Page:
Sunday, June 21, 2009

Sake and Japanese food in Brooklyn

posted by The Vidiot @ 11:50 PM Permalink

Mr. Vidiot and I are always trying to find new places to try out regional cuisine. It doesn't have to be weird or particularly exotic, although we'll do that too, but really, it just needs to be authentic.

Well, we found a place that serves real Japanese home cooking. It's called Kappa Sake House and it's at 388 Fifth Avenue between 6th and 7th in Park Slope. It's not American Japanese food, where you get a california roll with too-salty soy sauce. It's not all sushi either, which it does have, but it has stuff that we've never tried before like Saba Shio (broiled mackerel with Japanese sea salt) which had a delicious salty crust and the meat was tender, moist and flakey. We also had the Tsukune (home-made chicken meat balls with original Teriyaki sauce). She served the Tsukune with a poached egg. The teriyaki sauce wasn't the overly sweet sauce one is is used to from standard American-style Japanese restaurants and you wouldn't think a poached egg would add flavor, and maybe it doesn't, but it certainly enhances it.

Additionally, she has an excellent sake and Japanese beer menu and she will help you pair your food choices with your drink. (She suggested the Saba Shio and Tsukune because we were drinking sake and she was right.) She's extremely personable and we felt comfortable just talking to her and getting her advice on the different sakes (there are so many to try!) and what Japanese home cooking really is.

I know many of our readers live in NYC and many others visit. This place should be put on your list of restaurants to try.

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At 1:27 AM, Anonymous George Adams said...

I'll try that the next time my wife and I are in the city. I know how to make Japanese food but it's always nice to have the real thing.

At 3:18 PM, Blogger The Vidiot said...

I think you'll enjoy it. then, walk up 5th avenue to Bergen, make a left on Bergen. It's a long-ish walk, but there's lots to look at. Anyway, left on Bergen, and on 4th avenue, there are a few decent bars and a few more blocks down Bergen, at the corner of Hoyt is one of the best bars in Brooklyn called The Brooklyn Inn.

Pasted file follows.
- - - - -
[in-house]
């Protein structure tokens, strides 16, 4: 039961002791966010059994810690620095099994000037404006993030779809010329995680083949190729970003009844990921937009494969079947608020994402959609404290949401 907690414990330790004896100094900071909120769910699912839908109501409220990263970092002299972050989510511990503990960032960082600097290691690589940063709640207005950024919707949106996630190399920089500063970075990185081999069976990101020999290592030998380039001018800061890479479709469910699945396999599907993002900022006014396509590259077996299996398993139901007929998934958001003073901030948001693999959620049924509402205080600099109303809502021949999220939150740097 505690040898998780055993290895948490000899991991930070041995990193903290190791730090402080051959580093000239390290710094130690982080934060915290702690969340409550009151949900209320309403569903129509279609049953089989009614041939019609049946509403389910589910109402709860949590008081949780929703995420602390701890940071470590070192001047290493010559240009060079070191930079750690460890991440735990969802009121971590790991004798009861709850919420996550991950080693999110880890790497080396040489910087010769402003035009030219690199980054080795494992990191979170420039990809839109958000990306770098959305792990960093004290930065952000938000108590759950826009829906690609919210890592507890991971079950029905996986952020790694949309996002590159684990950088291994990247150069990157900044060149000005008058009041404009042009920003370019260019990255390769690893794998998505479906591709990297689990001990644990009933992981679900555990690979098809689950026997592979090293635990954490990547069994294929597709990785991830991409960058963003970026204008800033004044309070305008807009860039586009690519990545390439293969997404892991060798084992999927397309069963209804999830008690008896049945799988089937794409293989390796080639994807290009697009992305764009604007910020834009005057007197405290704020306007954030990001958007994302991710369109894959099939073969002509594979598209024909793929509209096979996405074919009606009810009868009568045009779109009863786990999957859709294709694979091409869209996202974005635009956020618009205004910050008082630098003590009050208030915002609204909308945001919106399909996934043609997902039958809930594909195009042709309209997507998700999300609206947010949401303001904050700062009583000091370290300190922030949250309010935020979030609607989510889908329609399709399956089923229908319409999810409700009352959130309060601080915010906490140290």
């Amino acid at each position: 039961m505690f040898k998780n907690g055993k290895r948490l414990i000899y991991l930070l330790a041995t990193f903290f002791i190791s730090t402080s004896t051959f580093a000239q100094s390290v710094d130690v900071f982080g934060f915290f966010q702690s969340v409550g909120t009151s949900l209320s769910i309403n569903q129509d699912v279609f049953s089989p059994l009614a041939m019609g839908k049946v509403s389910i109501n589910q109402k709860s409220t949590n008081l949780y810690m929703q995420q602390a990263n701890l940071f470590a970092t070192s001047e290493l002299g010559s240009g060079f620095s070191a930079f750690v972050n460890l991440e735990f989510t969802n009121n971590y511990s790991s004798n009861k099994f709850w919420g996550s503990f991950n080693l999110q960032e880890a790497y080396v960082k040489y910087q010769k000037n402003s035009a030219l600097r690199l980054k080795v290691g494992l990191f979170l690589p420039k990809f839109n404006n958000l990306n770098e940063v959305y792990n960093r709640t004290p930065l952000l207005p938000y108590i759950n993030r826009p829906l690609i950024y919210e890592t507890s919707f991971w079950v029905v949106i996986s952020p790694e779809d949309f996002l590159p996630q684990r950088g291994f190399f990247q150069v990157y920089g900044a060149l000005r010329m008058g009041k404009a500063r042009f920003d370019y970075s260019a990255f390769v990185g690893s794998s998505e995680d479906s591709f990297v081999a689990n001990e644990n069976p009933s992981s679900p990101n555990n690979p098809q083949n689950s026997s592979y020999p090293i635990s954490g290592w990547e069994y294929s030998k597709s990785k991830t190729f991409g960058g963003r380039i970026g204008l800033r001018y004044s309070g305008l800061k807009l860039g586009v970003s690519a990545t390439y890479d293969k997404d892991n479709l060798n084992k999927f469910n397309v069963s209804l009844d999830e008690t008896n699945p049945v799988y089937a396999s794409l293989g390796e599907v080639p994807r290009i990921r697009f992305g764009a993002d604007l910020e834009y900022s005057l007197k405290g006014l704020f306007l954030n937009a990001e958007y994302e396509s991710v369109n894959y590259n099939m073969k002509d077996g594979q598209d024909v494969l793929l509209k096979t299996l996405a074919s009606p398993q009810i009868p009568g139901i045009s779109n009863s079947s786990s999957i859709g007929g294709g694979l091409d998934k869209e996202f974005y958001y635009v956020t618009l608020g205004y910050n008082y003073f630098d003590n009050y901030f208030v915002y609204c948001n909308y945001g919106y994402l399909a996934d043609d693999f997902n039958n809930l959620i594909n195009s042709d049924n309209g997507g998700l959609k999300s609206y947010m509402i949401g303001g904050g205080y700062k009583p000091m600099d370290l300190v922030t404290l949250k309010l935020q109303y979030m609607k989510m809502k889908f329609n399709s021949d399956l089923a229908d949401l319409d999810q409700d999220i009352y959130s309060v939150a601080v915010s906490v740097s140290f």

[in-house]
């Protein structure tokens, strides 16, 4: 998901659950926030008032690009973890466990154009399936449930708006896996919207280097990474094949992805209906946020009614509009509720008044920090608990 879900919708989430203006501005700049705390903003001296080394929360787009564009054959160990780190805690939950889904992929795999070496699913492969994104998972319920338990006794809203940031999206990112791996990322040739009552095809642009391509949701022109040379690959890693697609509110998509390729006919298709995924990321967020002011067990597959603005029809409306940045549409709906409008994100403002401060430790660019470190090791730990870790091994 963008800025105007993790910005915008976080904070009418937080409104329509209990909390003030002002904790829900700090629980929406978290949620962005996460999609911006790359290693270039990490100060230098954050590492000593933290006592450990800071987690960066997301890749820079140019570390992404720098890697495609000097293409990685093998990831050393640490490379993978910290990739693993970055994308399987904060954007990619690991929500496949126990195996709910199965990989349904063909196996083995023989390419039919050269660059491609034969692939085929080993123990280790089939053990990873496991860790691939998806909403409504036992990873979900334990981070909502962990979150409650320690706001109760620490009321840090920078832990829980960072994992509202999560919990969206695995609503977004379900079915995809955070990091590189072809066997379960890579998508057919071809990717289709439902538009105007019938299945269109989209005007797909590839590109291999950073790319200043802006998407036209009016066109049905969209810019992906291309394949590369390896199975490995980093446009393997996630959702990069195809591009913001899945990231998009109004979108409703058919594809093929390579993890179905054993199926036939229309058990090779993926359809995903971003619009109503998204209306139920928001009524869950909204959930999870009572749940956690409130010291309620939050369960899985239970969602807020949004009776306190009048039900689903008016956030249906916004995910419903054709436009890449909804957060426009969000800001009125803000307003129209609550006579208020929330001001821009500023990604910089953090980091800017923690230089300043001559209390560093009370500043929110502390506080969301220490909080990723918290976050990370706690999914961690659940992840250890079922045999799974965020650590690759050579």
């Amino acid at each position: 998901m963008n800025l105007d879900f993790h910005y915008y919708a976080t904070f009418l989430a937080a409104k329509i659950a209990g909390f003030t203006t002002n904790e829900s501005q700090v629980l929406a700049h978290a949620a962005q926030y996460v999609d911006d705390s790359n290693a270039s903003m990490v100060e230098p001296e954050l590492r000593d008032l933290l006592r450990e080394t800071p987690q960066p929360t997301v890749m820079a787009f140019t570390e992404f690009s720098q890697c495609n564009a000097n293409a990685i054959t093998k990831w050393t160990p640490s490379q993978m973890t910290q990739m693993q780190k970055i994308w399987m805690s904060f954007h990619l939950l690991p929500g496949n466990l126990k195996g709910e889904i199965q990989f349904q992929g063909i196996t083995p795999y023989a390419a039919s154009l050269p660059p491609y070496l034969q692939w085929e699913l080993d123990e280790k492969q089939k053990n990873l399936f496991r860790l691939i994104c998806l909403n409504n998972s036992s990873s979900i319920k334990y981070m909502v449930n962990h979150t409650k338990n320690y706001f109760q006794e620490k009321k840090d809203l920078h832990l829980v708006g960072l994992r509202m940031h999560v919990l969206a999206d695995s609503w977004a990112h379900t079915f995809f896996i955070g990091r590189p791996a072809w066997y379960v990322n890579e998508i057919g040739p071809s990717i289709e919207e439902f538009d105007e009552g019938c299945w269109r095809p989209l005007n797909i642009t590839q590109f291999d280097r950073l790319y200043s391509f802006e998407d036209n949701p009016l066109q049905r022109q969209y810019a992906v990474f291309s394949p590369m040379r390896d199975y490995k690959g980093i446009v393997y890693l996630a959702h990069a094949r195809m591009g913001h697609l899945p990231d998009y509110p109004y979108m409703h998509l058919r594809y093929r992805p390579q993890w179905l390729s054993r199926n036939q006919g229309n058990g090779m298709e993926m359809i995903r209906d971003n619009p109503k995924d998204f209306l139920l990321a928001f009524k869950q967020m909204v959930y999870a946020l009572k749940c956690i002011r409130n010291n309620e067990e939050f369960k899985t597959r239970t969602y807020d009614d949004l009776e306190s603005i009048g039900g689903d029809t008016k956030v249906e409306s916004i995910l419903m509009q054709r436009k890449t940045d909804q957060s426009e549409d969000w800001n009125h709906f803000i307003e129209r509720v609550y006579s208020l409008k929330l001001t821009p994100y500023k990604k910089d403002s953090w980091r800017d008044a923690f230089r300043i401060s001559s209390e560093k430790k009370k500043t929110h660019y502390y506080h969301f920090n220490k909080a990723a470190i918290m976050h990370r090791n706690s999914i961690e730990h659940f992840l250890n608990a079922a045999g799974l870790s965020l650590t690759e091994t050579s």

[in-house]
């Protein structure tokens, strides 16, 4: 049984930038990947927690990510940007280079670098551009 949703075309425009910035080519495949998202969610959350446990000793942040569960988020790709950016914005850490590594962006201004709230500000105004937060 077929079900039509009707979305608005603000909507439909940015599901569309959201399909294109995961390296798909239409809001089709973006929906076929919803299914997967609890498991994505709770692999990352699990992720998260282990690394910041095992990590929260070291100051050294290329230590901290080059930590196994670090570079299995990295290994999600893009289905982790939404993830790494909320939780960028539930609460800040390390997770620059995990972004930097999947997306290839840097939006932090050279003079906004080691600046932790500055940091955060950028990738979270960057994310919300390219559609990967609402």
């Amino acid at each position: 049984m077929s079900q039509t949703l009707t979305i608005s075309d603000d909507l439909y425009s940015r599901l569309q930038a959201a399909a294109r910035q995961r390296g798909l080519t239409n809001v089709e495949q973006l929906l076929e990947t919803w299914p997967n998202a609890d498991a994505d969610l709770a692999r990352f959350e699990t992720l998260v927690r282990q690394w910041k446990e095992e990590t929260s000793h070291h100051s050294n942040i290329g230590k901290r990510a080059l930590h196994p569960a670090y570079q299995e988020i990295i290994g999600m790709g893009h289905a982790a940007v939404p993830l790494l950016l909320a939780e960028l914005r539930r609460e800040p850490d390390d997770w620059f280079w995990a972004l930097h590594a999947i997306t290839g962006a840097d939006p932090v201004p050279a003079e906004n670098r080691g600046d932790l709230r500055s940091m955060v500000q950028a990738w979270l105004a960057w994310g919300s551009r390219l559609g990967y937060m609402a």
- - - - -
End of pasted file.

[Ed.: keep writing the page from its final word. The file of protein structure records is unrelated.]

At 11:29 PM, Anonymous Anonymous said...

I spent two and a half years in Okinawa, Japan. I arrived just at the beginning of 1978 and left in the fall of '80.

While the U.S. Govt. had already administratively turned the Ryuku Archipelago back over to the Japanese (thereby nipping [no pun intended] the fledgling Okinawan independence movement in the bud), when I got there, the local roads were still ostensibly operated on the "American" side of the road.

Around six months after I arrived, all that changed with a blinding flash of auto-insanity and a battle station's full of honking horns as the new Japanese overlord was intent on wholly absorbing those coral islands as a permanent tail on the hegemonic ass of Japan. That's when I learned to drive like an Englishman (... well, sort of).

Anyway, about eight months into my tour, I was able to secure off-base housing at government expense. As a consequence, I was able to sample the "Japanese" lifestyle (with a Ryuku flavor) much more extensively than if I were perpetually stuck in the Kadina Air Base enlisted dormatories during the seasonal tyfuns. I loved it there.

Anyway, as the dollar was VERY strong during that time, I ate most of my meals (when not almost perpetually slaving overtime on the flightline) at the more indigenous restaurants (outside and around Gate 2 and heading into the direction of Naha).

That was a good time.



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